Hamilton in Steuben County, Indiana — The American Midwest (Great Lakes)
Native Americans have had a presence in this region for almost 10,000 years. During that span, several different cultures moved through the area.
Earliest artifacts found nearby daie to the Paleo Period (11,000 B.C. to 8,000 B.C.). Archaic people frequently buried their dead in naturally formed glacial kames, mounds of sand and gravel left over from the ice age. Items such as gorgets and birdstones were found in the graves.
Pottawatomie: Keepers of the Fire
When European settlers arrived in the area, they were met by the Pottawatomie people. It is believed that the Pottawatomie had settled in Indiana in the early 1800s, arriving from the Lake Huron area. Many Pottawatomie were Catholic, the result of influence from earlier French fur traders and missionaries.
The Pottawatomie were seen as an obstacle to white settlement of the region. The political pressure was strong, and even those sympathetic to native people saw their removal as inevitable.
"They had a camp in the thick wood. Three sides were logs chinked and caulked with moss. The east
Jane Powers Staynor, early settler of Steuben County
According to one anecdotal account:
Mrs. Fec related that the lake (Ball Lake) was a favorite hunting place for the Indians who came down from the general direction of what is now Walnut Street (C.R. 300 Eas). Also, there was an Indian cemetery west of her home and she often saw their ceremonial dances. To them the spirits of the dead were very real. They would build big bonfires and dance around them, throwing the choice meat of the buffalo and the pigeon into the fires, showing the spirits they were not forgotten.
Indian Trails near Hamilton
A Pottawatomie! village was located north of Hamilton Lake near Otsego Center Many times criss-crossed the region and over familiar roads such as Bellefontaine Road.
All artifacts pictured are from the Stone Age, 8000-1000 BC, and were found locally.
"When they went away for good we all went over to see them start. They packed their things in large bundles tied in blankets around a pole. The big copper kettle was carried in the same way."
Jane Powers Staynor, early settler
The Trail of Death
On September 4, 1838, 859 Pottawatomie began the forced march to Kansas (Madison, 1991). Poorly organized illness and hardship devastate d their numbers. By the time they reached their destination, 150 had died, most of them children.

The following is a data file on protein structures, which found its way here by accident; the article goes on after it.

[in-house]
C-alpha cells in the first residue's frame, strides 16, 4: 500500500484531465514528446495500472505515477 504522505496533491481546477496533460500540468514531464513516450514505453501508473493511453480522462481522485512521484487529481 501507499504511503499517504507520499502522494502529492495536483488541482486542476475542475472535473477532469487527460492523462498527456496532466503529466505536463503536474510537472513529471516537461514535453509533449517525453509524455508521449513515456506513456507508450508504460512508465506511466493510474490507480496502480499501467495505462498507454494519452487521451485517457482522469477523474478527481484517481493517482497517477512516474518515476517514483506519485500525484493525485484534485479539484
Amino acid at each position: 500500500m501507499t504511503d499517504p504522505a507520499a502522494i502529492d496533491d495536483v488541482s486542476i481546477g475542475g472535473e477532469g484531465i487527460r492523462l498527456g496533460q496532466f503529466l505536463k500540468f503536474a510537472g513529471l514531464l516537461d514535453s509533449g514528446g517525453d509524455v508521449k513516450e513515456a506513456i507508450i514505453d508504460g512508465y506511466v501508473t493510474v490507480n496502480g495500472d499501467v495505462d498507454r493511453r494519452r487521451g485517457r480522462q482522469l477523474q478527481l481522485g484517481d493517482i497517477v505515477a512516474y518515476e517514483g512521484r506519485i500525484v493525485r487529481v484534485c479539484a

10,000 years ago: Glaciers retreat from Indiana
14,000 years ago: Spruce forests replace tundra
Before 10,000 years ago: Paleo Indian Tradition
10,000-3,000 years ago: Archai Tradition
9,000 years ago: Hardwood forests dominate
8,800 years ago: Prairies established
3,000-1,000 years ago: Woodland Tradition
1,000-400 years ago: Mississippian Tradition
400 years ago: Europeans arrive
Topics. This historical marker is listed in these topic lists: Anthropology & Archaeology • Churches & Religion • Colonial Era • Native Americans • Settlements & Settlers. A significant historical date for this entry is September 4, 1838.
Location. 41° 31.999′ N, 84° 55.2′ W. Marker is in Hamilton, Indiana, in Steuben County. Marker can be reached from East Bellefontaine Road west of Peninsula Street, on the right when traveling east. Touch for map. Marker is at or near this postal address: 3779 E Church St, Hamilton IN 46742, United States of America. Touch for directions.
Other nearby markers. At least 8 other markers are within 3 miles of this marker, measured as the Early Settlers (here, next to this marker); Early Hamilton (a few steps from this marker); Waterway History (a few steps from this marker); Arthur Russell Perry (a few steps from this marker); Fish Creek Restoration (a few steps from this marker); a different marker also named Fish Creek Restoration (a few steps from this marker); Welcome to the Fish Creek Trail (within shouting distance of this marker); Site Of First Settler In DeKalb County (approx. 2.7 miles away). Touch for a list and map of all markers in Hamilton.
Credits. This page was last revised on May 5, 2022. It was originally submitted on April 25, 2022, by Craig Doda of Napoleon, Ohio. This page has been viewed 139 times since then and 51 times this year. Photos: 1, 2, 3. submitted on April 25, 2022, by Craig Doda of Napoleon, Ohio. • Devry Becker Jones was the editor who published this page.